IRON & WINE – Around The Well (2009)

Iron & Wine - Around The Well As far as odds ‘n’ ends collections go, Around The Well is more calculated than most; listening to it from beginning to end, you can hear Sam Beam’s sound evolve from his rustic four-track days, to the more polished, naturalistic sound favored in his later albums. But two very important things haven’t changed in Iron & Wine’s music: Beam’s Southern-gothic lyrical eloquence and his hushed, vapor-thin delivery. No matter what instruments Beam surrounds himself with, he always sounds as if he’s addressing you, the listener, directly. We should all be so lucky.

A lot of the songs on the two discs/three LP’s of Around The Well have made their way into the world by way of singles, 7″‘s or compilation/soundtrack appearances (indeed, one of the band’s most well-known songs, the almost-a-lullaby cover of The Postal Service’s Such Great Heights was previously available in the US only on the Garden State soundtrack), but hearing them collected all in one place is a reminder that Sam Beam does not put out much, if any, bad material, even if it’s left on the proverbial studio floor for another day. As far as original material goes, the album’s first disc plays like an immensely satisfying alternate version of his 2002 debut, The Creek Drank The Cradle (an album I adore, so that’s quite a compliment coming from me). When Sam Beam focuses on the songs of others (as he does with The Postal Service Cover, as well as a cover of The Flaming Lips’ Waitin’ For A Superman), he’s admittedly a bit one-dimensional, but that’s really a blessing; by choosing to cover songs that don’t naturally fit his troubadour palette, he manages to transform these songs into something simpler, but with a fascinating beauty to them nonetheless.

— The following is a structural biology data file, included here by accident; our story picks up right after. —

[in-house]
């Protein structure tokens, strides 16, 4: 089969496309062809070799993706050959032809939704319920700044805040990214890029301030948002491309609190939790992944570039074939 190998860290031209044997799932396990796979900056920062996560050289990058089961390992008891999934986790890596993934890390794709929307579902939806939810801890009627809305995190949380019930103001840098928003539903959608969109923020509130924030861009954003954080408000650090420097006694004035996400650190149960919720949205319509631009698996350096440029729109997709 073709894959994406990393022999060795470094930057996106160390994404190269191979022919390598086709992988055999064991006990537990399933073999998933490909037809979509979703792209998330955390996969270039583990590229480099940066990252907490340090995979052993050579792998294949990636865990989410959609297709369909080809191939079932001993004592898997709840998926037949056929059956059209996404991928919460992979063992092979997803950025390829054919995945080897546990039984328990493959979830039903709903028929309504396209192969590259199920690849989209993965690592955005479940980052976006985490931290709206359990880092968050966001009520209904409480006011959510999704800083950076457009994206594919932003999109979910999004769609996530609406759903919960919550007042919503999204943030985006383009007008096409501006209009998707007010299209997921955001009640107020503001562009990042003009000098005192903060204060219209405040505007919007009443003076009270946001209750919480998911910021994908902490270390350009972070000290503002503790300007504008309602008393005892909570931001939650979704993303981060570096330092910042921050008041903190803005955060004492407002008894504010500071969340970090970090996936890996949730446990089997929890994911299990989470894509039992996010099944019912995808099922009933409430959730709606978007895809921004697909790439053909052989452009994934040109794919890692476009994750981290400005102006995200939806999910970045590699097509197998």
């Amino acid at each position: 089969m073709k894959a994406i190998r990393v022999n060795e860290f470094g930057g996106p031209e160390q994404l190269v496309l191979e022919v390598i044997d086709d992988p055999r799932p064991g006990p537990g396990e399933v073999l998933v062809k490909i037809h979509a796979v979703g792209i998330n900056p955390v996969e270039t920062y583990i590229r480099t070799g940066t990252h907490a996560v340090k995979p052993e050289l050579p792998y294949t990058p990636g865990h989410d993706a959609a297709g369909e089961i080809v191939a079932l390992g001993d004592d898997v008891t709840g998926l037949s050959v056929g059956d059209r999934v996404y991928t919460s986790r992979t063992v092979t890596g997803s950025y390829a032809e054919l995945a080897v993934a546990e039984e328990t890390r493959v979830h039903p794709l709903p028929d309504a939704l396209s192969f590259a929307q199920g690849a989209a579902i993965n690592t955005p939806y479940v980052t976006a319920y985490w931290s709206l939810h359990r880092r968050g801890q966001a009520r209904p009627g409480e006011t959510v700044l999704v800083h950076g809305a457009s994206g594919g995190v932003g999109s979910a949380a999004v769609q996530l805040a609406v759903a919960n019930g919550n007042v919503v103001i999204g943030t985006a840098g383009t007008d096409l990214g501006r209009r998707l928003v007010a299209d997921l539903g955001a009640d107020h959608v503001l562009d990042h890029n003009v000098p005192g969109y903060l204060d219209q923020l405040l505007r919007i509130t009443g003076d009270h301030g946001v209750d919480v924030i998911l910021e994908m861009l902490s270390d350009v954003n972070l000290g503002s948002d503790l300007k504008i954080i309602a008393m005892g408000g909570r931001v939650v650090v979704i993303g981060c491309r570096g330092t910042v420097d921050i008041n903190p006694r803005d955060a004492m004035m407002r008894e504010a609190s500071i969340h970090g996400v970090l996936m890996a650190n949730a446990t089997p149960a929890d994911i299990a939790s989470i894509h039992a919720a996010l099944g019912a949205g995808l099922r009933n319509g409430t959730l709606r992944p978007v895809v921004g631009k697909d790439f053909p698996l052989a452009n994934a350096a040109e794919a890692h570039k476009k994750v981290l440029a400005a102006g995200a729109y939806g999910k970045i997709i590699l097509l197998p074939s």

The album’s second disc concludes with what has long been Beam’s finest song: The Trapeze Swinger, a nine-and-a-half minute window into two lives that are so entrenched in quiet sadness and unspoken love, a song so rife with resplendent religious overtones and rich imagery that it’s hard to believe that it was inexplicably written for the soundtrack of the 2004 film In Good Company. Everything that makes Iron & Wine the crown jewel in the modern folk resurgence is exhibited flawlessly here – the detailed but uncluttered arrangements, the thematically-linked verses, and melodies that don’t shoot for your heart as much as they feel to have been borne from it. I could think of no better way to end Around The Well than with this song. And once you reach it, I guarantee you’ll feel the same.


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